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Can U.S. Citizens Travel to Cuba? Trump Administration Wants to Make Tourism Harder

White House national security adviser John Bolton has announced that President Donald Trump's administration would further restrict the rights of U.S. citizens to travel to the communist-led island of Cuba, just 90 miles off the coast of Florida.

Bolton, an outspoken foreign policy hawk, spoke Wednesday in front of a Miami crowd that included veterans of The Bay of Pigs invasion, a failed, CIA-backed uprising against late Cuban President Fidel Castro. Launched 58 years ago today, the aborted Bay of Pigs invasion was one of many attempts to overthrow the Cuban government after a 1959 revolution ousted U.S.-sponsored leadership. Bolton today warned of new efforts to target Havana.

The U.S. has for decades banned its citizens from traveling to Cuba for tourism purposes, but Bolton said the Trump administration would further combat "veiled tourism" by largely restricting all travel to family visits.

He blamed former President Barack Obama for loosening restrictions on U.S. travel to Cuba, something that "enabled the Cuban colonization of Venezuela," another left-wing Latin American state the White House has sought to overthrow. Bolton vowed to roll back "the disastrous Obama-era policies, and finally end the glamorization of socialism and communism."

GettyImages-1129479729 A tourist stands by the swimming pool on the rooftop of the Gran Manzana Hotel in Havana, on February 11. Cuba attracts wealthy tourists with five-star hotels, spas and luxury brands, but U.S. citizens have been largely shut out by their own government. YAMIL LAGE/AFP/Getty Images

While Venezuela was recently added to an exclusive list of countries to which the State Department recommends U.S. citizens "do not travel" amid an economic and political crisis, Cuba's risk level was actually downgraded in August from a Level 3 "reconsider travel" to Level 2 "exercise caution." This puts it in the same category as France, Germany, Russia and the United Kingdom, among others.

The advisory was put in place "due to attacks targeting U.S. Embassy Havana employees resulting in the drawdown of embassy staff." Though Washington has yet to produce evidence that its staff was targeted and scientists have proposed competing theories, such as crickets, the Trump administration has remained adamant that Havana had a hand in the incident.

As the law stood, U.S. citizens can only travel to Cuba under specific licenses granted on a case-by-case basis or under 12 general license categories that include: "family visits; official business of the U.S. government, foreign governments, and certain intergovernmental organizations; journalistic activity; professional research and professional meetings; educational activities; religious activities; public performances, clinics, workshops, athletic and other competitions, and exhibitions; support for the Cuban people; humanitarian projects; activities of private foundations or research or educational institutes; exportation, importation, or transmission of information or informational materials; and certain authorized export transactions."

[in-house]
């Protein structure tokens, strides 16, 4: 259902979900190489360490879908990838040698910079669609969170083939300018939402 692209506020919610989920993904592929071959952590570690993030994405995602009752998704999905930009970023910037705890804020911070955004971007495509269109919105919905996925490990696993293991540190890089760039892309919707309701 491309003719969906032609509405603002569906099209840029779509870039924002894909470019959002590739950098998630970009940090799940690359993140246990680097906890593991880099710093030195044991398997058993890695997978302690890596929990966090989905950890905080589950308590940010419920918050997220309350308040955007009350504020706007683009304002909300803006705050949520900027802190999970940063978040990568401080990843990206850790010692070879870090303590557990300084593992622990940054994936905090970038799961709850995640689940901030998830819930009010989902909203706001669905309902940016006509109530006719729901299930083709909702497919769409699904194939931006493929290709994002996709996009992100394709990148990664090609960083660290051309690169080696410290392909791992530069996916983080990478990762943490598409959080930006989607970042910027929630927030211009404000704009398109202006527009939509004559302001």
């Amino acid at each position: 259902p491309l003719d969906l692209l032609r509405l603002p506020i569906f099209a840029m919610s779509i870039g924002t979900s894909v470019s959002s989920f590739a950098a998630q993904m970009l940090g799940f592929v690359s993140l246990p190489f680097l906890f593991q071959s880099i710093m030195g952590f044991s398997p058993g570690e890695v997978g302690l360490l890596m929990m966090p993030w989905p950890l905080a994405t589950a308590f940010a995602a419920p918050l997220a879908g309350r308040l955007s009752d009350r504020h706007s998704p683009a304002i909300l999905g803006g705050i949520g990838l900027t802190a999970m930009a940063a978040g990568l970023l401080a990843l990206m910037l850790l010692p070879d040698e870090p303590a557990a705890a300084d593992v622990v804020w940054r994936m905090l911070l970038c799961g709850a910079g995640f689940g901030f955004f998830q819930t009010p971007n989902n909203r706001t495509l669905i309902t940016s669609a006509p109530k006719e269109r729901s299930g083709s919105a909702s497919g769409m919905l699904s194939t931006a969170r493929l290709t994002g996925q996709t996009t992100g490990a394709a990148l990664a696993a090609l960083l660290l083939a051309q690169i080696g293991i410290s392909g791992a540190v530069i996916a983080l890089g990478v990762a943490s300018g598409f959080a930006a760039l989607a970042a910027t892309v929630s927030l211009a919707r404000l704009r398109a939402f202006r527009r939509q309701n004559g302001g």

In a statement following Bolton's speech, however, the White House revealed it "will be placing a cap on remittances to Cuba, prohibiting dollar transactions through third-party financial institutions, and restricting non-family travel."

GettyImages-1143328376 National security adviser John Bolton speaks during the Bay of Pigs Veterans Association luncheon at the Biltmore Hotel, in Coral Gables, Florida, on April 17. Bolton spoke about the steps being taken by the Trump administration to confront alleged security threats related to Cuba and Venezuela, as well as unrest in Nicaragua. Joe Raedle/Getty Images

The recent hardening of the U.S. position toward Cuba came as Bolton warned the "walls are closing in" for Venezuelan President Nicolás Maduro, whom the White House and its allies have sought to oust in favor of Venezuelan Parliament speaker Juan Guaidó. Cuban President Miguel Díaz-Canel has repeatedly asserted his support for Maduro and said Wednesday on Twitter that his country "rejects the interventionist and libelous" statements against Maduro made by the so-called Lima Group, which includes 12 American countries that—with the exception of Mexico—back Guaidó.

Also in Maduro's corner were China, Russia and Iran, among other international powers accusing the U.S. of interfering in Venezuela's internal affairs. These three countries have all recently sent delegations to Caracas, Venezuela, in support of the government and in order to alleviate deteriorating humanitarian conditions, but the U.S. has viewed these moves as a challenge to its dominance in the Western Hemisphere.

Bolton reiterated the Trump administration's use of the 19th-century Monroe Doctrine, a controversial policy initially designed to expel European colonial powers and later used to justify U.S. intervention against left-wing forces across Latin America in the 19th century. He told the crowd, "We must all reject the forces of communism and socialism in this hemisphere."

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